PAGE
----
Stockists of mens streetwear from Patagonia, Adidas, Nike SB, Carhartt, Stussy, Deus, Busenitz, Janoski, Asics, Obey to name a few. Working Class Heroes are based in the market town of Ulverston, near the beautiful Lake District

40-44 Market Street, Ulverston, Cumbria, LA12 7LS, Ulverston, Cumbria, GB

Free Postage

We offer free postage anywhere in the UK.
Orders placed before 3pm will be dispatched the same day.

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Next Day Tracked Delivery

Have your order delivered next day, fully tracked with delivery notification for just £3.
Orders must be received before 3pm.

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Don't Want To Wait In All Day?

Select DPD Pick Up and chose to have your parcel sent to a local shop for collection.
This service is fully tracked, a text will alert you when your order has arrived. Not bad for £3.

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UK Free Returns

BRAND NEW, UK free Returns. From anywhere in the UK you can send your returns back at no extra cost.
See our returns policy for full details.

Full Returns Policy

Customer Rewards

You will accrue %5 of your spend as Customer Reward Points. Use them to get money off your next order.
For example, if you spend £100, you will received £5 Customer Rewards Points to use next time you checkout.

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No More Supermarkets In Ulverston Please

   Words by wchWaffle

   on 12/04/2013 17:12:54

Comparison of a local shop and a super market:

Working Class Heroes and a super market are a useful comparison whilst trying to determine the positive and negative effects of local shops v's national chains. One would assume that these positive and negative effects would be of concern to anyone deciding upon super market development.

I would argue a case to state that a super market is a monetary drain on the local economy whilst a local shop has a positive impact using my business WCH as an example.

A super market and WCH both get their stock from sources out side the local area, are equal and provide no increase to the local economy in that regard.

However form there on there are big differences.

100% of the wages paid by WCH go to locals, as is the case with the majority of local businesses. Wages paid by a super market go to locals, but also leave there to pay for buyers head office staff, drivers, directors ect. ie it takes money from local and distributes it elsewhere.

Profit from WCH goes to local directors and staff. Profit from the super market leaves the area to pay directors. It might well return but only of the Director has a holiday home in the Lakes, which is another argument for a different day.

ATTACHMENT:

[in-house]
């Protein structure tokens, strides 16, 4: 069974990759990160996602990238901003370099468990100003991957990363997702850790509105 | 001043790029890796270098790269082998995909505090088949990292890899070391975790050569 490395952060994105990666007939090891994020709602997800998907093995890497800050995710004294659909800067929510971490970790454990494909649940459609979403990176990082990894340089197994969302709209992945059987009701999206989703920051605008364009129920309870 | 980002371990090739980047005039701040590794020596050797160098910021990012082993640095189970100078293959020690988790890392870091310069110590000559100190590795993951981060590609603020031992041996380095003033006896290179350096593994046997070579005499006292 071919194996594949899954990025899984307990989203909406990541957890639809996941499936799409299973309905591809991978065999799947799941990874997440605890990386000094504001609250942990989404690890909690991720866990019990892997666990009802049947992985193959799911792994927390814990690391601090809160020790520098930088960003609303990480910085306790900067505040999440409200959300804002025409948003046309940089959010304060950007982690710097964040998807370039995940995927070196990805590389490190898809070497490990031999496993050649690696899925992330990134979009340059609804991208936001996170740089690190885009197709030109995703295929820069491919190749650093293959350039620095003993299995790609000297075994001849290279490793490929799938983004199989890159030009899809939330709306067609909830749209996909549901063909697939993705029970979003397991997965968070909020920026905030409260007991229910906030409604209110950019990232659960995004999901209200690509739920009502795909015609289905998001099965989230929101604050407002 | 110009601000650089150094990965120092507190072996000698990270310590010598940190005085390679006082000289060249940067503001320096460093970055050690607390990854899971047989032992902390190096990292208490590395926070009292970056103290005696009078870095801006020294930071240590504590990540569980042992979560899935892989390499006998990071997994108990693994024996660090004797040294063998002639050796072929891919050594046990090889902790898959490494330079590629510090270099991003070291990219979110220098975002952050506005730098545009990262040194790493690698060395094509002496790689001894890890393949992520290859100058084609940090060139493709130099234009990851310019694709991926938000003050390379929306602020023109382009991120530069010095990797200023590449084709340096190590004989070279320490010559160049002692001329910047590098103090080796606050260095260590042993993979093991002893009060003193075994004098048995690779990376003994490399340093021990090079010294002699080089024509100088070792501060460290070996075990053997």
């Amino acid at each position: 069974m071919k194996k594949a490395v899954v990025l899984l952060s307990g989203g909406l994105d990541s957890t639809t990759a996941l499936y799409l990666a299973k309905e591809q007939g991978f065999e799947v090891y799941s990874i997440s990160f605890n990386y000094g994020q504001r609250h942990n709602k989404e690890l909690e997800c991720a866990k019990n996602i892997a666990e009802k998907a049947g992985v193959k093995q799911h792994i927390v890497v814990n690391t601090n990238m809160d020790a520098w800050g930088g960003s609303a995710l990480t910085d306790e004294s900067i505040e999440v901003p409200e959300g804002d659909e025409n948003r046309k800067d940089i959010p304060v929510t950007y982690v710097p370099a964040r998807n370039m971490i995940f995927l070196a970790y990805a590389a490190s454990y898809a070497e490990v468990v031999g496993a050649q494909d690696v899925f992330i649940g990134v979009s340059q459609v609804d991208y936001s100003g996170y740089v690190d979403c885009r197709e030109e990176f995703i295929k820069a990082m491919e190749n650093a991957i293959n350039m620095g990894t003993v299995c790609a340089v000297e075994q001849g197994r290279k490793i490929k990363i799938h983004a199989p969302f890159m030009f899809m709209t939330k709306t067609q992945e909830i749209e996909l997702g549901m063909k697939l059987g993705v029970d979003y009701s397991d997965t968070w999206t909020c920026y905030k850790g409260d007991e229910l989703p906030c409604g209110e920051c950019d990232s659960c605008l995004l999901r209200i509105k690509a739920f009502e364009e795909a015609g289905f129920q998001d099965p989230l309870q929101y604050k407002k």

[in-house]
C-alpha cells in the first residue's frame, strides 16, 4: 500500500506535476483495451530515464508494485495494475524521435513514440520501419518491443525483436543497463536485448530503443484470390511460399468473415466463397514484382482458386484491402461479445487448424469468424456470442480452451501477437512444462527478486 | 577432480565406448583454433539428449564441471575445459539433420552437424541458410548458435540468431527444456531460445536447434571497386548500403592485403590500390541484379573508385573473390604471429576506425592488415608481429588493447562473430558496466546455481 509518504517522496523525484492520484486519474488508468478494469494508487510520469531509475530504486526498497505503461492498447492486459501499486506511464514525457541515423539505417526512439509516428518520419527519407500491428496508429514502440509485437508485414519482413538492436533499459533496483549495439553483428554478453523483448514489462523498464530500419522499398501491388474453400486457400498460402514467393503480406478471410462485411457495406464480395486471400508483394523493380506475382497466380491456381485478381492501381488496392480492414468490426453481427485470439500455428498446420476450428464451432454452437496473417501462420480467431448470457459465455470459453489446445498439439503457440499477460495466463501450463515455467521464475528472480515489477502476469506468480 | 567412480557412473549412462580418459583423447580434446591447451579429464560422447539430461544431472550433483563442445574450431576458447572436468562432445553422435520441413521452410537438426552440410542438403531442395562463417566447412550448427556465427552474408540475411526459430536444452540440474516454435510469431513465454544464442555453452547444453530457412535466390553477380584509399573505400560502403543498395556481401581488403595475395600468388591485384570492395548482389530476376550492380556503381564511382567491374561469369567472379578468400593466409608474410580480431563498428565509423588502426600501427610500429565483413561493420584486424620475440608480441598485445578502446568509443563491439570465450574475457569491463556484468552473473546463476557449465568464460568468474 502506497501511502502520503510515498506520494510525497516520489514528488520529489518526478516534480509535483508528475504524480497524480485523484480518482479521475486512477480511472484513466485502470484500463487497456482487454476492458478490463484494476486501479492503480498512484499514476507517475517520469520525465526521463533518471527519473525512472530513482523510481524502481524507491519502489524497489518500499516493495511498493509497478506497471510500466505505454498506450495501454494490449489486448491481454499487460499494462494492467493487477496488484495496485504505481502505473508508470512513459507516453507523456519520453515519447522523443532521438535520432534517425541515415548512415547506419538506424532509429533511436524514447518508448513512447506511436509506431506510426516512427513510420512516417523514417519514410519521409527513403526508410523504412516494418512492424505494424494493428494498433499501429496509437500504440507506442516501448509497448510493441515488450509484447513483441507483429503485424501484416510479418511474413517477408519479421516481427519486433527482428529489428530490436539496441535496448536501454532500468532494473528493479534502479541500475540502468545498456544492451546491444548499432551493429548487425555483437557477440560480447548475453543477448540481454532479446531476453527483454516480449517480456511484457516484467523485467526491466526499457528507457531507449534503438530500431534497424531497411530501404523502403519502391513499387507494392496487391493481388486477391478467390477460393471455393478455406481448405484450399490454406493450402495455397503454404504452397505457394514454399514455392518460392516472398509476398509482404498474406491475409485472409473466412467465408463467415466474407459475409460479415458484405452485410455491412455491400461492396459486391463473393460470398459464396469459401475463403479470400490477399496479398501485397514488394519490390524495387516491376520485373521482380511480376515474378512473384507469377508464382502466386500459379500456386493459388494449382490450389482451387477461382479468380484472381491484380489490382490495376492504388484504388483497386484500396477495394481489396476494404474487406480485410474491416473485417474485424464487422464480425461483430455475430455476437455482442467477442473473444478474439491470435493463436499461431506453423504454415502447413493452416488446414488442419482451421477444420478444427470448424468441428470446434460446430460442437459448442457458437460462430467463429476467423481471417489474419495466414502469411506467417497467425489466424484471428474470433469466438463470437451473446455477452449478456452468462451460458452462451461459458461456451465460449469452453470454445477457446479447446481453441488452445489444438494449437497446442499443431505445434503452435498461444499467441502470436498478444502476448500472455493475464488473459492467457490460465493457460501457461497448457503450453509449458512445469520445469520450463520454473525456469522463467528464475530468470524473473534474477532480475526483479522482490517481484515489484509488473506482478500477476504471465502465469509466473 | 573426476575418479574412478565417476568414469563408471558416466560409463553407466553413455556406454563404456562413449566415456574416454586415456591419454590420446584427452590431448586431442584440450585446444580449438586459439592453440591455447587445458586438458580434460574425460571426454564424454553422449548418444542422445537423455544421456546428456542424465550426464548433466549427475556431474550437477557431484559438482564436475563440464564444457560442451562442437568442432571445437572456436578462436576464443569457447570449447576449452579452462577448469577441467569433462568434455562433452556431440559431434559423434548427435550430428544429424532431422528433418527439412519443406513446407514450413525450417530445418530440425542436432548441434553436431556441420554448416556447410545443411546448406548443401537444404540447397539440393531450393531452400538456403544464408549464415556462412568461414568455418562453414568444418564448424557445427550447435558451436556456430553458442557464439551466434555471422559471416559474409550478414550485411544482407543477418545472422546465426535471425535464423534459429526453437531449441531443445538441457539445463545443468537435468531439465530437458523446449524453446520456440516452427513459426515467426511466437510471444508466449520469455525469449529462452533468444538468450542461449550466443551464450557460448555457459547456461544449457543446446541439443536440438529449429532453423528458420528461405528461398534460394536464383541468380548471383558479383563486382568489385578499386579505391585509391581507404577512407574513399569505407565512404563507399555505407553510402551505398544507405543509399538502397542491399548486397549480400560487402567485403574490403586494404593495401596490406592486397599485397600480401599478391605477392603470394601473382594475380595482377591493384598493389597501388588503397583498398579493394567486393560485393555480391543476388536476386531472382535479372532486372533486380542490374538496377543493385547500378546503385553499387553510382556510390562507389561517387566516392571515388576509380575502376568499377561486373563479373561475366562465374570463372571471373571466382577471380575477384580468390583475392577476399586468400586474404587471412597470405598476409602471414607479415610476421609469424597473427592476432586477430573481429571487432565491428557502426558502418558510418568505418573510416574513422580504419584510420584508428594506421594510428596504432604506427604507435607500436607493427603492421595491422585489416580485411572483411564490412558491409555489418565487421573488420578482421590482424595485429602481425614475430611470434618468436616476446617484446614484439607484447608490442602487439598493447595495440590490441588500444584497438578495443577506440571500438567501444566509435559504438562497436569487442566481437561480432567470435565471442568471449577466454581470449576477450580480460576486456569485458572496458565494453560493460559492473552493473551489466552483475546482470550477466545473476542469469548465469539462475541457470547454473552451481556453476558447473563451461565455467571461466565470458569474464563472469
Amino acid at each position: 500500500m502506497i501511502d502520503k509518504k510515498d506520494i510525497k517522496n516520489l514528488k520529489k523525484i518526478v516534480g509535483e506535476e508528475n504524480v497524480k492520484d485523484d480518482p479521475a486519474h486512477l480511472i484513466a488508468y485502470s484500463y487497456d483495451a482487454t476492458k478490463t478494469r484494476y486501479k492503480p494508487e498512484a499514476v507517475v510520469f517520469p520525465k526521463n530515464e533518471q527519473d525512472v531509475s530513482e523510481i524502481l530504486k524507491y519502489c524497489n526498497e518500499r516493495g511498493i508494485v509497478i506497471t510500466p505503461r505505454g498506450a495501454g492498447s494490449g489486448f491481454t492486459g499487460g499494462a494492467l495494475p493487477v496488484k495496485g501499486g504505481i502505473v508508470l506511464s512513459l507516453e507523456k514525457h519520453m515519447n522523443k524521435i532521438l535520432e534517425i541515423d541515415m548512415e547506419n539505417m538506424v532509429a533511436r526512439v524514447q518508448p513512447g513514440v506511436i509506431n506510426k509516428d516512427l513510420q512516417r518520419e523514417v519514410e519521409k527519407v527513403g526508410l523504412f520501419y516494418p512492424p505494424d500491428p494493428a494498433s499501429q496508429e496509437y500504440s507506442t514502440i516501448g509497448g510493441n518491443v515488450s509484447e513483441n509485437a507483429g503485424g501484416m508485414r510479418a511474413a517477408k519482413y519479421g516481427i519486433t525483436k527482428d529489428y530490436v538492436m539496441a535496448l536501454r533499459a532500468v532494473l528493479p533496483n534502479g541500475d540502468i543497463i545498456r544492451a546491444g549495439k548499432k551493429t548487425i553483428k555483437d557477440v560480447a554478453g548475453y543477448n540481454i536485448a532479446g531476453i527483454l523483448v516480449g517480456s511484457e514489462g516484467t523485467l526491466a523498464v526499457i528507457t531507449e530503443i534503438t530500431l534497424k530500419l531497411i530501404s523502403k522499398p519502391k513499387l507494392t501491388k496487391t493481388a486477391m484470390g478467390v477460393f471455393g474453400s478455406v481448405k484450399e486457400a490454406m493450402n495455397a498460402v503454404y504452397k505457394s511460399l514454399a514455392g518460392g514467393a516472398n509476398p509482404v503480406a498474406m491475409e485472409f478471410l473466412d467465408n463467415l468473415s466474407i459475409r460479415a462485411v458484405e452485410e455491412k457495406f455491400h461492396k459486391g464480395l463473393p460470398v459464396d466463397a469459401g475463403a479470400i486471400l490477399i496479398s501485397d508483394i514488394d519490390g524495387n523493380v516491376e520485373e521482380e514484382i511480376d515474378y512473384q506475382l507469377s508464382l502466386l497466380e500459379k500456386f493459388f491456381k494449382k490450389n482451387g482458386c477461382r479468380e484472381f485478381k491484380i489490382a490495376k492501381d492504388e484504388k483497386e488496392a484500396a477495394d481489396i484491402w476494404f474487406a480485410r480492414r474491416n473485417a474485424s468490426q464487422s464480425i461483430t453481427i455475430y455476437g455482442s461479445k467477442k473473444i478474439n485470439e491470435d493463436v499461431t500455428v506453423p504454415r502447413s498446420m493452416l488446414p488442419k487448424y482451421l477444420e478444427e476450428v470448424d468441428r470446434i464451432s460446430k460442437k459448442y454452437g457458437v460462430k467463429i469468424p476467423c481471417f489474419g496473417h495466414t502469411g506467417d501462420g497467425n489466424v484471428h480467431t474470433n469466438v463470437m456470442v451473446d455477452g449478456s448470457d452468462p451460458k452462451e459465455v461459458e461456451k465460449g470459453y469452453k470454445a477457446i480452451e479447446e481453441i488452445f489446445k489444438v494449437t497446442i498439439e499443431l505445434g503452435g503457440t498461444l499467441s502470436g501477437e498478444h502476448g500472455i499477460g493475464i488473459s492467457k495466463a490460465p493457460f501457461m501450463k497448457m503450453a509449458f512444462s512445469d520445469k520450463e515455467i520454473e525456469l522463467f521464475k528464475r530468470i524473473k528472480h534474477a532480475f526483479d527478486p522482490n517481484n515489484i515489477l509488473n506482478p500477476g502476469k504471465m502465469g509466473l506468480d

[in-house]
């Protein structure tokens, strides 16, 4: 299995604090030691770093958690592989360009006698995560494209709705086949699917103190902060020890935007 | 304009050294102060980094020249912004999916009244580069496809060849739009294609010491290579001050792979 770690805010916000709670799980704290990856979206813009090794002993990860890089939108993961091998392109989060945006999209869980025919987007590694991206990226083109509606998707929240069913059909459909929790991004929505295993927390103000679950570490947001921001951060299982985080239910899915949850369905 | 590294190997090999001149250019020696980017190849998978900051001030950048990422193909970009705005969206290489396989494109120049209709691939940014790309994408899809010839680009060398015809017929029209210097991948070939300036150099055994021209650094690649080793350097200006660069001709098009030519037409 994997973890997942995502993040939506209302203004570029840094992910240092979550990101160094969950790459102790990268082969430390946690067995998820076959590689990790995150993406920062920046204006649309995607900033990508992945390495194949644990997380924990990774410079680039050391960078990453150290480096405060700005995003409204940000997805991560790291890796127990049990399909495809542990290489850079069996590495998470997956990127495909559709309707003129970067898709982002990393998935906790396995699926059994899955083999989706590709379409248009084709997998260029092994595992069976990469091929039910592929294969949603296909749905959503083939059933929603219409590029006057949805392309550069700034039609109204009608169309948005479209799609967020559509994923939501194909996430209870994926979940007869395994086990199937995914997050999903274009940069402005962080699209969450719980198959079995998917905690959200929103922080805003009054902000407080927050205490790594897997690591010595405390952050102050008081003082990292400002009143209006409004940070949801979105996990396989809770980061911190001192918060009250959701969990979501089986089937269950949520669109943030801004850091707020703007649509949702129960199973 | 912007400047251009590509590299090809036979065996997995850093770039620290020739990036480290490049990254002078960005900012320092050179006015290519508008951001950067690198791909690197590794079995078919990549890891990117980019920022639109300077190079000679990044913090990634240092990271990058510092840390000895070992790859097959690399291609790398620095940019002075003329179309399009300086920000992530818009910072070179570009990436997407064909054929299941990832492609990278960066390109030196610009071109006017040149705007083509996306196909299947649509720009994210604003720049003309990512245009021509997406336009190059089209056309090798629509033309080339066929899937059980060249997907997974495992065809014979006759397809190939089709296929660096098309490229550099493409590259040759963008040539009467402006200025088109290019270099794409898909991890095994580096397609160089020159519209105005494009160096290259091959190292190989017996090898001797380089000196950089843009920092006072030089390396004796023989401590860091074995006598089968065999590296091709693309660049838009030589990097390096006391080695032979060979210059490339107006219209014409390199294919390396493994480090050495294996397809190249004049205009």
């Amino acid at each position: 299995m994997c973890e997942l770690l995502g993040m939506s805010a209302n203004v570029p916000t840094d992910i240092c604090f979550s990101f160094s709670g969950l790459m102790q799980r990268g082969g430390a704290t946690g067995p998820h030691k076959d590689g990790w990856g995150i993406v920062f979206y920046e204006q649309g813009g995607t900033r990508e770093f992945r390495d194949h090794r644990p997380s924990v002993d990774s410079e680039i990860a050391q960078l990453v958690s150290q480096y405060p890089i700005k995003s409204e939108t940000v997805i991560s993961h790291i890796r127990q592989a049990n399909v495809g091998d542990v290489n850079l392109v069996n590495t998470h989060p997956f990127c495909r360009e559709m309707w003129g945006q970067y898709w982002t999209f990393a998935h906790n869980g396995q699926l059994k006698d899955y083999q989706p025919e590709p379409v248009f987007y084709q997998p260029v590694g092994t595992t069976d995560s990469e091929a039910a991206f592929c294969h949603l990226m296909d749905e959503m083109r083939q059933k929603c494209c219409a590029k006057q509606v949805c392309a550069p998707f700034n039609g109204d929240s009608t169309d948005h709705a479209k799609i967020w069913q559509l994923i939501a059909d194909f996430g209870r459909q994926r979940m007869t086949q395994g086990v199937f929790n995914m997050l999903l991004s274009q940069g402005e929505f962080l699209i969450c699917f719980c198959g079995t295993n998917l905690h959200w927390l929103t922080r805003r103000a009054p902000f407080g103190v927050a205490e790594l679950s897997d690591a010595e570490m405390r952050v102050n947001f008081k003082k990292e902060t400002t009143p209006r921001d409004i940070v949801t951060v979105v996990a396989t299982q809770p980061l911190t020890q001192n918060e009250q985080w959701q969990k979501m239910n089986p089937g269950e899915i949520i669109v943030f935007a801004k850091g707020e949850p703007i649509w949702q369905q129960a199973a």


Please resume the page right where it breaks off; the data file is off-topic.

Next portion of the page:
WCH spent £25'000 in the past two years on a web site. That money was spent with a local company base on County Square, Ulverston.  Supermarkets do not use web companies in Ulverston.

WCH spent £16'000 in that last 5 years on fixtures and fittings. We used 5 companies, all from Ulverston and Dalton. Supermarkets have nation wide contractors and do not use local firms. I know, I used to be a Deputy Manager for Morrison's.

All local business spend money in this way, so it multiplied by the number of local business there are.

Lets assume there is finite amount of shopping that can be done in any given geographical area. A fair assumption to make. If you add a big super market into that area it will have to take sales away from what is already there. It is conceivable that some of this will come from money that was destined for Barrow. If this is conceivable then it is quiet clear that some of the money spent in the new store would have also been destined for Ulverston local shops. This must be the case as these are not two close economic systems.

As we have previously stated, local shops have positive effect on the local economy and supermarkets don't . Simple maths.

It is a perfectly viable argument to say ' I want a Sainsbury's or and Asda because I like that experience of shopping there'. This is a valid argument.

But is is only worth while arguing that point if you value the personal experience you have in any given supermarket over that of a shrinking local economy. Lets not exploit are local economy and town centre community for the convenience of buy one get on free beans.